The global 1 percent hold twenty-one to thirty-two trillion dollars in offshore havens in order to evade taxes, according to James S. Henry, the former chief economist at the global management consulting firm, McKinsey & Company. Based on data from the Bank for International Settlements, the International Monetary Fund, the World Bank, and 139 countries, Henry found that the top 1 percent hid more than the total annual economic output of the US and Japan combined. For perspective, this hidden wealth is at least seven times the amount—$3 trillion—that many estimates suggest would be necessary to end global poverty.
If this hidden wealth earned a modest rate of 3 percent interest and that interest income were taxed at just 30 percent, these investments would have generated income tax revenues between $190 and $280 billion, according to the analysis.
Domestically, the Federal Reserve reported that the top seven US banks hold more than $10 trillion in assets, recorded in over 14,000 created “subsidiaries” to avoid taxes.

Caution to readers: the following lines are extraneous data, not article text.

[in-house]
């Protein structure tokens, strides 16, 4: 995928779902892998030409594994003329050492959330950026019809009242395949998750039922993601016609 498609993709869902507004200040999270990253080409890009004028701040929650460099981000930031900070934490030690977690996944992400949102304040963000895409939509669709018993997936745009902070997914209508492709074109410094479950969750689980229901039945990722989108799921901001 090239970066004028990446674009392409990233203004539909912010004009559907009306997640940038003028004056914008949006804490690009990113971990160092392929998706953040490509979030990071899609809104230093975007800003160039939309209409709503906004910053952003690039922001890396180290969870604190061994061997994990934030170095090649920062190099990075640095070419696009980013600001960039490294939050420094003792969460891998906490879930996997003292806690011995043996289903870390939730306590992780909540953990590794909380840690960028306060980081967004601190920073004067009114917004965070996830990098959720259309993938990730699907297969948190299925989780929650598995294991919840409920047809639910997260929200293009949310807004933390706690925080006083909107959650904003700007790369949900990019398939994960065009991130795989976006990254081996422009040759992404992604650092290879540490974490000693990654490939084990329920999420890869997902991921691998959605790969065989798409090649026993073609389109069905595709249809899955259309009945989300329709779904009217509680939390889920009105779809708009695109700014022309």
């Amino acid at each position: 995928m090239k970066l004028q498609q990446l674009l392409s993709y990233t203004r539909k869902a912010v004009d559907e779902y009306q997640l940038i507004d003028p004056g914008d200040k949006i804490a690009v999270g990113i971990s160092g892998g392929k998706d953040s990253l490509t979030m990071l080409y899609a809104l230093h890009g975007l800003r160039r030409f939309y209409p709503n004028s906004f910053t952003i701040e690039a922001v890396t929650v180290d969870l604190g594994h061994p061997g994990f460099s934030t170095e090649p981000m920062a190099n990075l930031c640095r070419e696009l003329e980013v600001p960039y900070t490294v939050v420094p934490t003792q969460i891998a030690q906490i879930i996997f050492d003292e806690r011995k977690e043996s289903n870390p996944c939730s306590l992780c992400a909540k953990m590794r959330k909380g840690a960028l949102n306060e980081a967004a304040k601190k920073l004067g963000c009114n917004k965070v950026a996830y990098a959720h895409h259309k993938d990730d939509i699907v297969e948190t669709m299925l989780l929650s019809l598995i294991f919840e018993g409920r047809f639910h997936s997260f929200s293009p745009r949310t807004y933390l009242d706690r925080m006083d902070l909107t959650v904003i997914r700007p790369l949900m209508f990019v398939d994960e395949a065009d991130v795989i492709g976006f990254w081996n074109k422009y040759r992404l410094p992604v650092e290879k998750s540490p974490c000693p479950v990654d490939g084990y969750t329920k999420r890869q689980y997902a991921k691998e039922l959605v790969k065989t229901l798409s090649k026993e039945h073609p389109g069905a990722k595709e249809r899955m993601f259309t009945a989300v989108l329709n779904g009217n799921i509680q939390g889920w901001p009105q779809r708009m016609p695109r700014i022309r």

Henry identified this hidden wealth as “a huge black hole in the world economy that has never before been measured,” and noted that the finding is particularly significant at a time when “governments around the world are starved for resources, and we are more conscious than ever of the costs of economic inequality.”
Richest Global 1 Percent Hide Trillions in Tax Havens
Carl Herman, “1% Hide $21 Trillion and US Big Banks Hide $10 Trillion; Ending World poverty: $3 Trillion,” Washington’s Blog, July 24, 2012, http://www.washingtonsblog.com/2012/07/1-hide-21-trillion-us-big-banks-hide-10-trillion-ending-world-poverty-3-trillion.html.
James S. Henry, “The Cost of Offshore Revisited,” Tax Justice Network, July 2012, http://www.taxjustice.net/cms/upload/pdf/Price_of_Offshore_Revisited_120722.pdf.
Student Researcher: Lyndsey Casey (Sonoma State University)
Faculty Evaluator: Peter Phillips (Sonoma State University)